What Remains: Creating a set as ominous as the crime

Friday 23 August 2013, 10:29

Lisa Marie Hall Lisa Marie Hall Production Designer

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As the production designer on a suspense drama like What Remains my job is as much about keeping things hidden as it is about revealing visual clues.

When I first read the script I knew instinctively that the house itself was a pivotal character, as menacing and awkward as its inhabitants, and that I needed to design it to make sure the audience could never quite see the whole picture.

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‘When we shut the door then we’re all alone’: Watch a trail for What Remains
All the dark secrets and hidden lives are kept within the confines of its walls, converted into separate flats.

Our job was to trap you, the audience, in the house with a killer.

I knew that we could do this by having full control of the layout and architectural detail of the house and no location would allow us this freedom.

So we built everything as a set in the studio: the staircase, loft and all five flats at Ealing and Wimbledon Studios. I hope we had you fooled.

Model for the staircase: A key part of the design process to plan construction and costs Model for the staircase: A key part of the design process to plan construction and costs


The staircase was designed first as this was the main artery of the house.

It stood 40 foot tall in the studio and whilst the front door matched our real exterior house location in Greenwich, London, the layout of stairs and corridors were entirely our own invention to serve the needs of the script, director and camera.

The characters’ flats were then designed but working within the parameters of budget and schedule only one master flat was built.

The loft set built alongside the staircase set in Ealing Studios: ‘I hope we had you fooled’ The loft set built alongside the staircase set in Ealing Studios: ‘I hope we had you fooled’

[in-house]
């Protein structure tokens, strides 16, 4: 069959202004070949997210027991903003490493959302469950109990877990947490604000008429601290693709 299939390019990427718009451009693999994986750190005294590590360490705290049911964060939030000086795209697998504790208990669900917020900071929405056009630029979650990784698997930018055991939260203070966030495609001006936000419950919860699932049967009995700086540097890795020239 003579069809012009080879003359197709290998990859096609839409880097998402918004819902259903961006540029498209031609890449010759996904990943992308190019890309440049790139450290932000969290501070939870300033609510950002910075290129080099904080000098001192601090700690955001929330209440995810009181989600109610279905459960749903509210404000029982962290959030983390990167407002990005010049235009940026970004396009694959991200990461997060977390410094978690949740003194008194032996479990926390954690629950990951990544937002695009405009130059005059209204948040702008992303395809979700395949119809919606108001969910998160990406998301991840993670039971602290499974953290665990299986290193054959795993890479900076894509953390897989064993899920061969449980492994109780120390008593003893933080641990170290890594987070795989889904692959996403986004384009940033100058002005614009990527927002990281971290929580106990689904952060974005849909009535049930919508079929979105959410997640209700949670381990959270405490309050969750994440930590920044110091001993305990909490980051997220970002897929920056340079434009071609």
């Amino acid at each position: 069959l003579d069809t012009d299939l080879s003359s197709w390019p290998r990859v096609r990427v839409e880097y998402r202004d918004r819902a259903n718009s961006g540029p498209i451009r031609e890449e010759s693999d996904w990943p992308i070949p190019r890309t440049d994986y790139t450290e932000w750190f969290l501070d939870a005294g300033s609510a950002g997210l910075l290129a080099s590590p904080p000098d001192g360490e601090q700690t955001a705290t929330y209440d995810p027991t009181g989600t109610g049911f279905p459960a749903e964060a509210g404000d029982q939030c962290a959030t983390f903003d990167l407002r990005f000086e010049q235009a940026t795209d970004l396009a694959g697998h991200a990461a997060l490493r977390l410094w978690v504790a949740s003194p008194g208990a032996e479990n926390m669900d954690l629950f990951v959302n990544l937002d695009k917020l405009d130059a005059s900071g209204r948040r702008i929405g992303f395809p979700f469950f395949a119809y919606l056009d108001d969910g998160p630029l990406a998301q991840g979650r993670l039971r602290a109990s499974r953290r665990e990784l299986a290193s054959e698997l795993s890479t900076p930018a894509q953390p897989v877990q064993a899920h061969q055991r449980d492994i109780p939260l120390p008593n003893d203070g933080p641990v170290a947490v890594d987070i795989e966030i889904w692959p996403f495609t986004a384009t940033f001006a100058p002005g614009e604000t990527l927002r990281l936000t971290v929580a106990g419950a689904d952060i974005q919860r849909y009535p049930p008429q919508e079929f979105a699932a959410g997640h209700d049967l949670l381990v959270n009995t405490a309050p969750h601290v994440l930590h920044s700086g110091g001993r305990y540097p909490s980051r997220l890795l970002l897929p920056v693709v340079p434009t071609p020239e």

This was a system of movable walls, doors and fireplaces and plug-in windows, kitchens and bathrooms.

We would then have just either 12 or 24 hours, often overnight, to transform one flat into another - changing layout, wall colours and all furnishings and props.

As challenging as this was logistically and to our sleep patterns it meant we retained the identity of the house in every character’s space.

Here’s the reality: a designer’s job is about finding the balance between the visual storytelling and the practical demands of a production - the art and the business.

Exterior of the house in Greenwich, London Exterior of the house in Greenwich, London


My biggest influence was Roman Polanski’s Rosemary’s Baby designed by the legendary Richard Sylbert who inspired me to play with architectural detail for emotional effect: up-turned, oversized Victorian mouldings all create much deeper shadows giving the house more dark places to hide.

Not often does a designer get to explore this type of set design on a contemporary TV crime drama, it is more usual to work entirely on location so this was a gift of a job for me.

Coky Giedroyc the director was fully behind my bold ideas and trusted me to experiment. We didn’t play it safe because the story demanded that we shouldn’t.

Her vision for the programme was equally daring so we worked collaboratively to keep pushing each other and yet supporting each other’s approach - the key to a good designer-director relationship.

Lisa Marie Hall is the production designer for What Remains.

What Remains begins on Sunday, 25 August at 9pm on BBC One and BBC One HD. For further programme times please see the episode guide.

More on What Remains
BBC Writersroom blog: Writing a whodunit: What Remains

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